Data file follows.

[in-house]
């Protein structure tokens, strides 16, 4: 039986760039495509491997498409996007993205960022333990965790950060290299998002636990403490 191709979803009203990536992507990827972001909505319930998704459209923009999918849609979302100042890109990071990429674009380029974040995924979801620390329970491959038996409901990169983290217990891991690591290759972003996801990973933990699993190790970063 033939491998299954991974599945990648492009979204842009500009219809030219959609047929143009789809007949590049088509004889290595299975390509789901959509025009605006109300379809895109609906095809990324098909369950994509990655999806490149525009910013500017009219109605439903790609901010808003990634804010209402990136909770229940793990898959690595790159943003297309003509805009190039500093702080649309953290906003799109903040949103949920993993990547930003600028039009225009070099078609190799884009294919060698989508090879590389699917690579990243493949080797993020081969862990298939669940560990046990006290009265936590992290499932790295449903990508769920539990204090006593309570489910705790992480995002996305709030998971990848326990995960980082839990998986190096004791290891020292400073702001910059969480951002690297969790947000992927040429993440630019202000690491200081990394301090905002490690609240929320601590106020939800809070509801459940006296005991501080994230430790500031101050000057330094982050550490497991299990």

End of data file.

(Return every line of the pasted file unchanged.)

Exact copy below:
[in-house]
């Protein structure tokens, strides 16, 4: 039986760039495509491997498409996007993205960022333990965790950060290299998002636990403490 191709979803009203990536992507990827972001909505319930998704459209923009999918849609979302100042890109990071990429674009380029974040995924979801620390329970491959038996409901990169983290217990891991690591290759972003996801990973933990699993190790970063 033939491998299954991974599945990648492009979204842009500009219809030219959609047929143009789809007949590049088509004889290595299975390509789901959509025009605006109300379809895109609906095809990324098909369950994509990655999806490149525009910013500017009219109605439903790609901010808003990634804010209402990136909770229940793990898959690595790159943003297309003509805009190039500093702080649309953290906003799109903040949103949920993993990547930003600028039009225009070099078609190799884009294919060698989508090879590389699917690579990243493949080797993020081969862990298939669940560990046990006290009265936590992290499932790295449903990508769920539990204090006593309570489910705790992480995002996305709030998971990848326990995960980082839990998986190096004791290891020292400073702001910059969480951002690297969790947000992927040429993440630019202000690491200081990394301090905002490690609240929320601590106020939800809070509801459940006296005991501080994230430790500031101050000057330094982050550490497991299990």